With the frank, subversive, and very funny poems in his first two books, Neil Rollinson established himself as a deft cartographer of the sensual world. While a rich and tactile eroticism still courses through Demolition, there is a new seriousness here, as mortality starts to throw its long shadow.
These poems occupy a more rueful, reflective space - provisional, mercurial and fragile - a darker place where disintegration and loss are the only certainties, and memory is the only solid ground. Central to this is the death of the father - whether the poet's own, or the lost fathers of Borges or Vallejo - and the theme is broadened through a number of moving examinations of the erosion of time and youth. Against this gathering darkness, Rollinson sets a spirited defence, blending the lyric and vernacular voice in a muscular celebration of food, sex, sport and the natural world that is unusually refreshing, and sophisticated enough to allow both humour and profundity.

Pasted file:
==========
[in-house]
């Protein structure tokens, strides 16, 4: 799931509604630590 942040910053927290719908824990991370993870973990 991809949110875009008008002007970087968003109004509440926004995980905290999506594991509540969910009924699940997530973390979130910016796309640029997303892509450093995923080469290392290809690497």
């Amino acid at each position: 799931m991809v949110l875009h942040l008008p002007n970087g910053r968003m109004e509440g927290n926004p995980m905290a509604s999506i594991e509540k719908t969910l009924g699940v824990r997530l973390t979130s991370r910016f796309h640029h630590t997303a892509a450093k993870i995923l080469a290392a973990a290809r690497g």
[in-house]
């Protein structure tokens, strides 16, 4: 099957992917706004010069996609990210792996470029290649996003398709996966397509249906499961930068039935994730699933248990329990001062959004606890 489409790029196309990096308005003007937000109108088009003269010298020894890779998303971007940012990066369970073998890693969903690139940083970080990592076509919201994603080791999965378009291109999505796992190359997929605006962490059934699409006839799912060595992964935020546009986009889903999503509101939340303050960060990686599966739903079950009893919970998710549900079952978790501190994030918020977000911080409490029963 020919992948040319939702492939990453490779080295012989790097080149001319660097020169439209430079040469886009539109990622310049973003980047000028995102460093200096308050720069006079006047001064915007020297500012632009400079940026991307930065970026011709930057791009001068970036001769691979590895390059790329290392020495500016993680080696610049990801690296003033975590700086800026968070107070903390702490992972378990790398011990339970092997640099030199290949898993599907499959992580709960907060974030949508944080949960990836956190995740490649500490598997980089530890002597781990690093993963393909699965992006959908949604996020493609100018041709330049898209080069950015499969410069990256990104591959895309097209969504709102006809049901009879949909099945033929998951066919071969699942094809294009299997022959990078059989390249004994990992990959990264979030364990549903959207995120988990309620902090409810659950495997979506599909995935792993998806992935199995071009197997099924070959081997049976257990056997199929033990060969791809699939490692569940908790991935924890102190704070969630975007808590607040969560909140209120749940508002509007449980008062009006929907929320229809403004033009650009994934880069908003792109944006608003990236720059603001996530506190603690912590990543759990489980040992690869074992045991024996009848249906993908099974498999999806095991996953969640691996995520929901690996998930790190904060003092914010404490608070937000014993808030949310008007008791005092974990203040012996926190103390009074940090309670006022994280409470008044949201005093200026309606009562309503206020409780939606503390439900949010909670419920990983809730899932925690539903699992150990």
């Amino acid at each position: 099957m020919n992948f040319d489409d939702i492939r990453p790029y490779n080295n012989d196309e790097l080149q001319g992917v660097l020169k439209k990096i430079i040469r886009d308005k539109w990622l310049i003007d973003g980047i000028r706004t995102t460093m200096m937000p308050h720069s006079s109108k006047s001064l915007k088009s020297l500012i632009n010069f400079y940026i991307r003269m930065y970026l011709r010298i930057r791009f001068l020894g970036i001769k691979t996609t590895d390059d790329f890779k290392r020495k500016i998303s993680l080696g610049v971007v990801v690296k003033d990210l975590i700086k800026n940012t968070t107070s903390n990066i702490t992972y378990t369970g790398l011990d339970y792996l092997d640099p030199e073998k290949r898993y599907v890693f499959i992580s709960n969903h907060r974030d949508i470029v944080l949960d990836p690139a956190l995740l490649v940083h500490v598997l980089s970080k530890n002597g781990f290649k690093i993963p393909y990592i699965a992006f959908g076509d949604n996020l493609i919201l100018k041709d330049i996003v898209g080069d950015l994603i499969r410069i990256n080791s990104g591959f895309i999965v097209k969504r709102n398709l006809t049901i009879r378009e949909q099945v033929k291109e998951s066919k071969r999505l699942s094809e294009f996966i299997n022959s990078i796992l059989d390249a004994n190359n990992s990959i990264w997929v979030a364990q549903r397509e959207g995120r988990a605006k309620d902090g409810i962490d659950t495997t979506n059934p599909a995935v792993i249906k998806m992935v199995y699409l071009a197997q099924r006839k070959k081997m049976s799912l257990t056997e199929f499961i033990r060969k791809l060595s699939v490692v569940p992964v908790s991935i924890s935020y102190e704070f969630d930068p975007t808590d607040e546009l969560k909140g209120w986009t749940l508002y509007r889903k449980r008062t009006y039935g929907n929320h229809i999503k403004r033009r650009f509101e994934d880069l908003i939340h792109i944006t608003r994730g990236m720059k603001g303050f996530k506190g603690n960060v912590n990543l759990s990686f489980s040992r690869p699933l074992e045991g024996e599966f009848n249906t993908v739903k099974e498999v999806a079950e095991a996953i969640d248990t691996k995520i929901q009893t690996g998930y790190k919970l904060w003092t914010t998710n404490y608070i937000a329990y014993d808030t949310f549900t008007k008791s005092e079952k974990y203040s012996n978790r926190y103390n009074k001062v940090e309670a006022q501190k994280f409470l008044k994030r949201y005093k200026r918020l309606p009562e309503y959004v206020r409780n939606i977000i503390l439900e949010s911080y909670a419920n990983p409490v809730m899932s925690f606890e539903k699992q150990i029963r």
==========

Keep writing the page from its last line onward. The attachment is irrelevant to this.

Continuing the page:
The poems in Demolition never give up hope; they exhibit a tenacious optimism - or at least a steely pragmatism - that says: we have what we are given, there is no alternative, and we all must find what joy we can in life, and in its living.